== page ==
STUDENTS at King’s Ely took part in a nationwide celebration of Science, Technology, Engineering and Maths (STEM) for British Science Week from March 14-20.
Organised by the British Science Association, British Science Week aims to produce a platform to inspire and support teachers, STEM professionals and the general public to produce and participate in STEM events and activities.
Young scientists in King’s Ely Junior were given an exclusive inside view into the heart and lungs. Biologists from King’s Ely Senior were on hand to explain the structure and function of the vital organs to support the pupils’ learning of the human body and respiration. Dissection of a sheep pluck (heart and lungs) and a large bull’s heart enthralled all who attended and ended in a hands-on session for those who dared!
After learning all about reversible and irreversible chemical changes, Year 5 pupils put their newly gained scientific skills into action by undertaking an exciting experiment at home. With only a minimal amount of adult help, the pupils grew their own edible sugar crystals. Four Junior pupils were also lucky enough to take part in two chemistry challenges at Cambridge University laboratories.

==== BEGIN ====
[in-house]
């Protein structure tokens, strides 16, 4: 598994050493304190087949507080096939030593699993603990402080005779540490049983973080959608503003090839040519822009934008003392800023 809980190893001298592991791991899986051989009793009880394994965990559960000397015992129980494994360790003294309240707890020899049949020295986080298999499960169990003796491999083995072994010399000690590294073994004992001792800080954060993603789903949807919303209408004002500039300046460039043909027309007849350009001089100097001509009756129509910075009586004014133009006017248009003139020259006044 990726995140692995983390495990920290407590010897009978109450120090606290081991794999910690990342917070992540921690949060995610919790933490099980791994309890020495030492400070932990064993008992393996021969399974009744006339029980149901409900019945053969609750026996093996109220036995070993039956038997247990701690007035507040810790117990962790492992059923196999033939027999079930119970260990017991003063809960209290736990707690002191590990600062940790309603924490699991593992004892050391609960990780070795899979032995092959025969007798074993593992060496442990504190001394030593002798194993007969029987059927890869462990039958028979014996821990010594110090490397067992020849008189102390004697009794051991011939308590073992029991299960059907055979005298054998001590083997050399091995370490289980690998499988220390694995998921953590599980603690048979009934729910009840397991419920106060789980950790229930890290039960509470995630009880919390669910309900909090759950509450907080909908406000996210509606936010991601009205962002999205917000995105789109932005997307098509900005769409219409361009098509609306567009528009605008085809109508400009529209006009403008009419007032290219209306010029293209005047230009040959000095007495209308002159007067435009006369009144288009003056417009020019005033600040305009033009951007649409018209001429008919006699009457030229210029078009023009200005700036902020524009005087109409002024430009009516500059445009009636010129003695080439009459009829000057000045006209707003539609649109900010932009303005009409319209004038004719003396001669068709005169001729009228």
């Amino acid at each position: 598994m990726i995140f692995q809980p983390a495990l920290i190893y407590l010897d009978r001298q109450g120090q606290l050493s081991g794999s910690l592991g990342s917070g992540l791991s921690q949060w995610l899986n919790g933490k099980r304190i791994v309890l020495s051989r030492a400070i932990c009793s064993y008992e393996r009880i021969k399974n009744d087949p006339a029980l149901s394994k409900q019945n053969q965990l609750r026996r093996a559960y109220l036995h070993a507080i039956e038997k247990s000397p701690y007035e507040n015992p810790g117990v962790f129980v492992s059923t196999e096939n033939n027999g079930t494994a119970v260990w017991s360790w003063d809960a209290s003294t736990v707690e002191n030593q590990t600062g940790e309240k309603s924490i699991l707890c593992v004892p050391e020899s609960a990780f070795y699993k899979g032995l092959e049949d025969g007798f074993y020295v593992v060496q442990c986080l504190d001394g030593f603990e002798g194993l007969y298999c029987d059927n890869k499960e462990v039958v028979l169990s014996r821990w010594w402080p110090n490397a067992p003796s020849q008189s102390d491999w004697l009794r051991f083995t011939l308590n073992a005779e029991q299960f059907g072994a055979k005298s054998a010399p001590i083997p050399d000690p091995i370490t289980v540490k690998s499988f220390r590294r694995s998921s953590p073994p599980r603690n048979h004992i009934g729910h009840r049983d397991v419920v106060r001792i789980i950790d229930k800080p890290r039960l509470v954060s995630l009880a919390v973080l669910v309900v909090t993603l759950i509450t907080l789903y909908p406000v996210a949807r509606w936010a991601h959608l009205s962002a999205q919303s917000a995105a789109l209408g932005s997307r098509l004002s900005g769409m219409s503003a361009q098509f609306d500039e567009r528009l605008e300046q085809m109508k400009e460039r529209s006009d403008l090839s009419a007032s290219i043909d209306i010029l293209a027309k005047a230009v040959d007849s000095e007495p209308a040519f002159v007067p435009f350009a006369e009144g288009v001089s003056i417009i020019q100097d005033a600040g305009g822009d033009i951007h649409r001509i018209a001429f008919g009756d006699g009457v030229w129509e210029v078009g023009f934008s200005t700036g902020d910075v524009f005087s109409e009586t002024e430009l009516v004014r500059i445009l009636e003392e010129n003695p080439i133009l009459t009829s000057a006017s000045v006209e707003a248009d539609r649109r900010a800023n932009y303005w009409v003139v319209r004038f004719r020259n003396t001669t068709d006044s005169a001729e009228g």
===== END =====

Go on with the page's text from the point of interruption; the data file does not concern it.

Over in King’s Ely Senior, biologists explored the wonder and oddity of the eye. The students were fascinated to learn how it has evolved in a way that seems backwards and upside down, but obviously work very well. This activity provided another opportunity for students to have hands-on experience with eyes to dissect.
Lessons illustrating the importance of Oxytocin in a variety of situations, such as mother-infant bonding, and the variety of ways Sport Science are used to improve a sportsperson’s performance, were also a favourite with students.
Jane Thomas, Vice Principal Academic at King’s Ely Senior, said: “”Many of our pupils go on to study STEM subjects at universities both in the UK and overseas and so British Science Week was a wonderful opportunity for students and teachers to explore science beyond the curriculum.”